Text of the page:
Initiating eviction action for social housing (local authority and registered social landlord) rent arrears cases can only happen after the landlord has followed a set of pre-action requirements. By granting an eviction order, the courts permit the eviction process to proceed, but this does not mean that eviction will necessarily take place.
The eviction statistics in this bulletin relate to tenants of rented properties in social housing (local authority and registered social landlords) and private sector tenants prior to 1 December 2017. Detailed statistics on the eviction of local authority tenants are available from Housing Statistics for Scotland.
Between 2009-10 and 2012-13 there was a consistent fall in the number of evictions as principal craves, falling around 36% over that period from 16,528 to 10,532.
These figures increased in 2013-14 through 2015-16 to 14,690. A small dip in 2016-17 has been followed by a return to 2015-16 levels in 2017-18, when there were 14,604 evictions initiated.
In 2018-19, evictions recorded their first significant decrease in six years, dropping by 15%, from 14,604 to 12,407. Around 62% of eviction cases were found “for pursuer”, and 92% of “for pursuer” cases were undefended (Table 24).
All evictions are brought as summary cause to the sheriff court.
Table A1 and Table A3 show a count of all craves for eviction cases initiated in 2018-19. The most common craves sought are Recovery of heritable property (7,538), Payment of money (5,344) and Repossession (3,180).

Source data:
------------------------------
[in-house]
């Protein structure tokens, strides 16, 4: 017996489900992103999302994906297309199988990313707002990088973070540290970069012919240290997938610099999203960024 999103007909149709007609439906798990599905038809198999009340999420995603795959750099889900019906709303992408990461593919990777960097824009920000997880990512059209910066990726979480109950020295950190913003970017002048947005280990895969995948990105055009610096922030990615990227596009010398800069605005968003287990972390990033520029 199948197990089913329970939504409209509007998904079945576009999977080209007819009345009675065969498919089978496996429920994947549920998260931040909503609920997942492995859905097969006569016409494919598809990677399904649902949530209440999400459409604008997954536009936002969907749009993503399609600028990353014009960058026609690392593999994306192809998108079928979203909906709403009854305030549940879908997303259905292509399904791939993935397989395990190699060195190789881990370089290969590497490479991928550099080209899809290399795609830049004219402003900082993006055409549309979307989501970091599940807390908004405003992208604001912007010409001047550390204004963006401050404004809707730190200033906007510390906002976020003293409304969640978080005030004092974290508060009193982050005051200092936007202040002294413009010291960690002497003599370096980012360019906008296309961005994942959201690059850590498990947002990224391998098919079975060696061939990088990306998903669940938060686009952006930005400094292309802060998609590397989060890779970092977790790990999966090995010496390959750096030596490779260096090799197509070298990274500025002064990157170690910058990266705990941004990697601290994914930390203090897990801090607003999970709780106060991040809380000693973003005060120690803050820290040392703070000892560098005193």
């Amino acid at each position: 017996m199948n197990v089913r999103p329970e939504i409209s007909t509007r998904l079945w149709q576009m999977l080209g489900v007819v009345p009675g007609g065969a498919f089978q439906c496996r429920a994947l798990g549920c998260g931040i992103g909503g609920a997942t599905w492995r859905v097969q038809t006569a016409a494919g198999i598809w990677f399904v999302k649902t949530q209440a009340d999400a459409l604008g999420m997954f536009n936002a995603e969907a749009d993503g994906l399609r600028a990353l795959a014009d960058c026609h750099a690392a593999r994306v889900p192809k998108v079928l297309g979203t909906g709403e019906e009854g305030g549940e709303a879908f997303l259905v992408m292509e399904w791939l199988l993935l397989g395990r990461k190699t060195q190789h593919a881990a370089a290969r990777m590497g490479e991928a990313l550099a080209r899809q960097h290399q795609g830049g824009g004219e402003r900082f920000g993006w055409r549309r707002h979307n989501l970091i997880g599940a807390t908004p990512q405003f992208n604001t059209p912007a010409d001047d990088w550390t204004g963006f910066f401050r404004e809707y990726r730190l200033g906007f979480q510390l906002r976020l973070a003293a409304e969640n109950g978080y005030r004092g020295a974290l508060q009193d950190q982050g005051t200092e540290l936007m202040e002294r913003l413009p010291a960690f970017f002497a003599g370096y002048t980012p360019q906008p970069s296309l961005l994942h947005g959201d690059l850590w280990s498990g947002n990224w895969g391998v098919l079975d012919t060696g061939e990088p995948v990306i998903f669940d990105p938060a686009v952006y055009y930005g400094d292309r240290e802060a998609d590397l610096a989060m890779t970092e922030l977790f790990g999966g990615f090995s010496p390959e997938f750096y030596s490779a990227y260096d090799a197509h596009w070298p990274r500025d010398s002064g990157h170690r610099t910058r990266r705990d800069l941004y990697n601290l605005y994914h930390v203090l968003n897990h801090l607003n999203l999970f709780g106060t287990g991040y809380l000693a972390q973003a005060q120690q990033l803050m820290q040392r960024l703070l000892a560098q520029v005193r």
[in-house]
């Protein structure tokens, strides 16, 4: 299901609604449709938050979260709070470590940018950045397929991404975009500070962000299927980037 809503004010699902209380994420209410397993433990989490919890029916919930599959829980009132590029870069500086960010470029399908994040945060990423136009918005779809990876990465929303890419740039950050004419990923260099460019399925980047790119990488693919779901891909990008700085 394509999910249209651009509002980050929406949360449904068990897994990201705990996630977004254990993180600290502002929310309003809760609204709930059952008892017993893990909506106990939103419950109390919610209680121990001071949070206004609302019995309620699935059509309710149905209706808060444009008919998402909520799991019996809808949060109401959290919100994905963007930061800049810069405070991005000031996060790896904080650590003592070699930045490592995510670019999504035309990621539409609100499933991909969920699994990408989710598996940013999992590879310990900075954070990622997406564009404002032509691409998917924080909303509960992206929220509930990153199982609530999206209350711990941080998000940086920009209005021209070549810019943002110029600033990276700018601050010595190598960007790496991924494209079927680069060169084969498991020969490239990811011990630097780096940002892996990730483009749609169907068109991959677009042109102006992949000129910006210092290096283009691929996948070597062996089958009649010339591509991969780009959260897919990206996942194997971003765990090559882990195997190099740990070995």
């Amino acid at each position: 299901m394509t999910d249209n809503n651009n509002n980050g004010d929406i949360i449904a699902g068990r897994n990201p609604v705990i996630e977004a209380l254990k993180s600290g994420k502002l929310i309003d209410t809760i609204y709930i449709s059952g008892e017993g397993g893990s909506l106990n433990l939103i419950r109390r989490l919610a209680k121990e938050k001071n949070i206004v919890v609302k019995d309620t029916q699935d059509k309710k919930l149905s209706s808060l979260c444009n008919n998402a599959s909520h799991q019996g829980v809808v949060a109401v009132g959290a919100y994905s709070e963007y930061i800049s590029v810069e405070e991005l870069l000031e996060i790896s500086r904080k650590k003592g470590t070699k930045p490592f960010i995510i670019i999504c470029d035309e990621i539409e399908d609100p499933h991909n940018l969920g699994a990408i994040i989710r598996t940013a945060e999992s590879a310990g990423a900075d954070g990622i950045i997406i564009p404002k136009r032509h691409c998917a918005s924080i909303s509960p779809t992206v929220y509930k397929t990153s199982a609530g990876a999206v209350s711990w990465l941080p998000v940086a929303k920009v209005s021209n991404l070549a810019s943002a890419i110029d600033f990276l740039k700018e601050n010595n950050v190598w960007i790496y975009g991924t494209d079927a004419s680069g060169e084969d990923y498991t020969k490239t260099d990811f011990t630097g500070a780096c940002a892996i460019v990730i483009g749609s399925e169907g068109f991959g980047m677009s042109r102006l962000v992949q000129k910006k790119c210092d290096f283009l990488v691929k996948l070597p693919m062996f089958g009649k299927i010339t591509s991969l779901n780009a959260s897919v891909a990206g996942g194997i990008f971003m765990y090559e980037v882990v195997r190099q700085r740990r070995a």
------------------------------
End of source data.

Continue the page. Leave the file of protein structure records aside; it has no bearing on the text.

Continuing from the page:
Divorce and dissolution made up 74% of family cases initiated in 2018-19
Nearly all of the 7,379 divorces granted in 2018-19 were heard in sheriff courts, and 61% used the simplified procedure
Family law covers a wide range of areas related to families, couples and children. These include: divorces and dissolutions; applications relating to parental responsibilities and rights; and permanence and adoption cases.
Family law also covers interdicts preventing a party from making specific contact or coming within close proximity to another, and exclusion orders that suspend the rights of an individual to live in the family home.
This section also contains statistics on sheriff court summary applications relating to adoption and children’s hearings.
Previous editions of this bulletin presented statistics relating only to the principal crave of cases. This meant that the statistics on certain case types, such as contact and residence, did not reflect the true number of actions brought to court as these issues are often ancillary craves in a case where the principal crave is for divorce. For the first time, this edition presents experimental statistics counting all the craves associated with a writ.